Youtube is full of great stuff for the opera lover :D I'm a Verdi, Bellini, Donizetti, Rossini, Tchaikovsky and Rimsky man :D A Callas, Gobbi and Horne lover :D Do you use rapidshare?

Here are some of my Youtube Opera faves, no pretty people just great singing :worship:

immaculate and stylish Alfredo Kraus from The Pearl Fishers -

http://www.youtube.com/watch?v=ZM40jaSlatE

thrilling Giuseppe Di Stefano nails the big aria from Pagliacci -

http://www.youtube.com/watch?v=XqEaf3BBWQM

tear-jerking Christine Gallardo-Domas sings "Senza Mama" by Pucinni -

http://www.youtube.com/watch?v=_mU_jx6mTJ8

big Pav pings out "Nessun Dorma" from the three tenors concert -

http://www.youtube.com/watch?v=VATmgtmR5o4

Placido Domingo sings the Star Spangled Banner (you won't hear it done better!!!!!!) -

http://www.youtube.com/watch?v=4Cnia7DVhmM

:wavey:

Yasmine
Jul 18th, 2006, 10:56 PM
:woohoo: brilliant thread! :worship: have had the chance to go and see some operas on stage and I loved them :banana:

SloKid
Jul 26th, 2006, 02:04 PM
Anna Netrebko will perform tonight as Susanna in Mozart's The Marriage of Figaro at the Salzburg summer festival. :)

It will be broadcasted live on Austrian TV and radio and Slovenian radio as well.

Epigone
Jul 26th, 2006, 02:16 PM
It is said that the people who like opera are very complicated and they always hide their emotion, feelings inside them and it's very difficult for the others to understand them :shrug: :tape: Is it right? :scratch:OMG, that sounds like me :tape: :unsure:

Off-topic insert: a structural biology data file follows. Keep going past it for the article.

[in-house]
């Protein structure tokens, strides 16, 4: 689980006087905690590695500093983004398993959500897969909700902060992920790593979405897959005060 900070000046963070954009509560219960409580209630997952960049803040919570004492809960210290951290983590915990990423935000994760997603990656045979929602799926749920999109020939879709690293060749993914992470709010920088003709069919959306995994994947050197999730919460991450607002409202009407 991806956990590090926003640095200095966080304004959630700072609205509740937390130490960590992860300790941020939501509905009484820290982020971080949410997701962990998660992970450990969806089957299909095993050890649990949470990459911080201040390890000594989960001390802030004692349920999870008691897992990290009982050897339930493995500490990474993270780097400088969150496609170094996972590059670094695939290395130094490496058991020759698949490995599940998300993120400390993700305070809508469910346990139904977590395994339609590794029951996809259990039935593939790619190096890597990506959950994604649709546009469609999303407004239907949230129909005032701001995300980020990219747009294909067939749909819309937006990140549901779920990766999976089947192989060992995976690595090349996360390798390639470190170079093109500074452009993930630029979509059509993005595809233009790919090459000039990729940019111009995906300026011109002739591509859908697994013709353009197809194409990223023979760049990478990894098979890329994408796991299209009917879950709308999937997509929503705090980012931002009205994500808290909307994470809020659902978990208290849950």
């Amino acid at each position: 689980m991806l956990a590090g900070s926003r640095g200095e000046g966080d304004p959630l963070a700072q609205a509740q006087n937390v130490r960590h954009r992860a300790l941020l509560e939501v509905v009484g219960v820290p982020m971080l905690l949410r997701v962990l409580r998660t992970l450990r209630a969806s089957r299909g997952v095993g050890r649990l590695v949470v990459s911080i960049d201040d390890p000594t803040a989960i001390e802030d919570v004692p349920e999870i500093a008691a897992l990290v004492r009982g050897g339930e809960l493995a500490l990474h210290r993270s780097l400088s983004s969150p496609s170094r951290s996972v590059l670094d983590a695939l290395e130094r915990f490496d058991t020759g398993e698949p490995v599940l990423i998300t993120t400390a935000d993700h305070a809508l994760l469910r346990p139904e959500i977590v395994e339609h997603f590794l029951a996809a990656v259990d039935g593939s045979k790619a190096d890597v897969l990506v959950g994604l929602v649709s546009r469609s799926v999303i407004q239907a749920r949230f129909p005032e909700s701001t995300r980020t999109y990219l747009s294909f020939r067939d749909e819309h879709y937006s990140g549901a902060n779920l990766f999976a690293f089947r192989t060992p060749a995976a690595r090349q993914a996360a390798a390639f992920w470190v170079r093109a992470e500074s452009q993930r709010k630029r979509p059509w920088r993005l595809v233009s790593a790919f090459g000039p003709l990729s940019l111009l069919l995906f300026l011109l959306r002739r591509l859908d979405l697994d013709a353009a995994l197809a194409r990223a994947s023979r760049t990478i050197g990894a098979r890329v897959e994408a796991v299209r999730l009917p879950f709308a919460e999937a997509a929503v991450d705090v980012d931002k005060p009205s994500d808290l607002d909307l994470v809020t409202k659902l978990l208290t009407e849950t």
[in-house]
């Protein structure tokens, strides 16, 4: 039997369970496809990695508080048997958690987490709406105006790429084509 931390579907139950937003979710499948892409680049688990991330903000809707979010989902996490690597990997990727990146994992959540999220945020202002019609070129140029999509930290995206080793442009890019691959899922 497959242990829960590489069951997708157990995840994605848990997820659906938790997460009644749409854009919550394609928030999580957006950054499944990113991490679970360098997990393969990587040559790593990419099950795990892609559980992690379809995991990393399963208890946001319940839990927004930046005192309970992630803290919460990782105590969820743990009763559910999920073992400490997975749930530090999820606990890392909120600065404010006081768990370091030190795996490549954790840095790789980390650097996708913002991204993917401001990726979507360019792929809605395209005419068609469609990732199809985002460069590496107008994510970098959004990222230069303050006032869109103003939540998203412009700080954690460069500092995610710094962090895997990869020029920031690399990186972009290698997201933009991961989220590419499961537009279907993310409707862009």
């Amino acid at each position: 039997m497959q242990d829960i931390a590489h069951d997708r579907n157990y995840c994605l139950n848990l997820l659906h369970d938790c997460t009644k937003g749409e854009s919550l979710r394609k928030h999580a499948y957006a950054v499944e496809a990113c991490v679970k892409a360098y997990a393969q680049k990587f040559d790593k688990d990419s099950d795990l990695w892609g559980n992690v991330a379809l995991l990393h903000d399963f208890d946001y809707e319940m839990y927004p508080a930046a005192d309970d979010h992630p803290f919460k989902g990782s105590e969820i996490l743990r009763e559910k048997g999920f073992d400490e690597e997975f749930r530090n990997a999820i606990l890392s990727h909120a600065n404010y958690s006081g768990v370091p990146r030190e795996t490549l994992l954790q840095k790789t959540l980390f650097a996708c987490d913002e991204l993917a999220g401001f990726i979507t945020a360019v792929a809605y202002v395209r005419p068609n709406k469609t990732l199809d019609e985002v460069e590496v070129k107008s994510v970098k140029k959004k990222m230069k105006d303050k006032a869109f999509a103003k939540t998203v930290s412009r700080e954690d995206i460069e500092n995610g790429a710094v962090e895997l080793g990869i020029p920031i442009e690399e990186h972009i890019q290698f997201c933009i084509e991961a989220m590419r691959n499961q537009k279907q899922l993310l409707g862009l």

Epigone
Jul 26th, 2006, 02:27 PM
Anna Netrebko will perform tonight as Susanna in Mozart's The Marriage of Figaro at the Salzburg summer festival. :)

It will be broadcasted live on Austrian TV and radio and Slovenian radio as well.Here (http://www.salzburgfestival.at/home_e.php?lang=2) is the festival website. It's gonna be very impressive :hearts:

BTW, Anna Nebtrebko was recently granted Austrian citizenship (http://www.metoperafamily.org/operanews/news/pressrelease.aspx?id=1229), but will retain her Russian passport.

Helen Lawson
Jul 26th, 2006, 03:03 PM
I saw a performance of Turandot once that blew me away and I see it whenever I can now and have the music. Plus, it's funny as hell, at least I think so, so maybe that appealed to me. Other than Turandot, I usually loathe the opera.

alfajeffster
Jul 26th, 2006, 04:34 PM
I was first turned on to opera 15 years ago by an ex-roommate in San Francisco. He loved it, and played a double-record recording of Joan Sutherland's music, and I loved it- what a crystalline and beautiful voice. He also had some Maria Callas, but I didn't care for her nearly as much. Since then, I really haven't listened to much, outside of the Three Tenors, and a few Pavarotti and Andrea Bocelli concerts which were televised here in the states.

Great thread!

Epigone
Jul 26th, 2006, 06:24 PM
I hope this works :unsure:

Here (http://oe1.orf.at/konsole_live.html) is a live stream of The Marriage of Figaro from the Salzburg Festival

It's great :drool:

Enjoy! :D

Kenny
Jul 26th, 2006, 10:00 PM
http://www.youtube.com/watch?v=3U81reNXUxc
Kristin Chenoweth performing on PBS..

There's no video though..?? I don't get it. lol Oh well. It's .mov does that affect it?

Anyways, it's the VOCALS I want you to hear. :D

Now that I post it.. I notice there are SOO MANY better clips on YouTube of Kristin.. lol

Dunlop1
Jul 26th, 2006, 11:13 PM
I am the HUGEST opera buff here, don't even try. Gallardo-Domas's Senza Mamma was good but if you want to hear a senza mamma that just makes you break down and cry listen to Leontyne Price.
WOW!!!! That final pianissimo high A is just :worship: Brava Diva!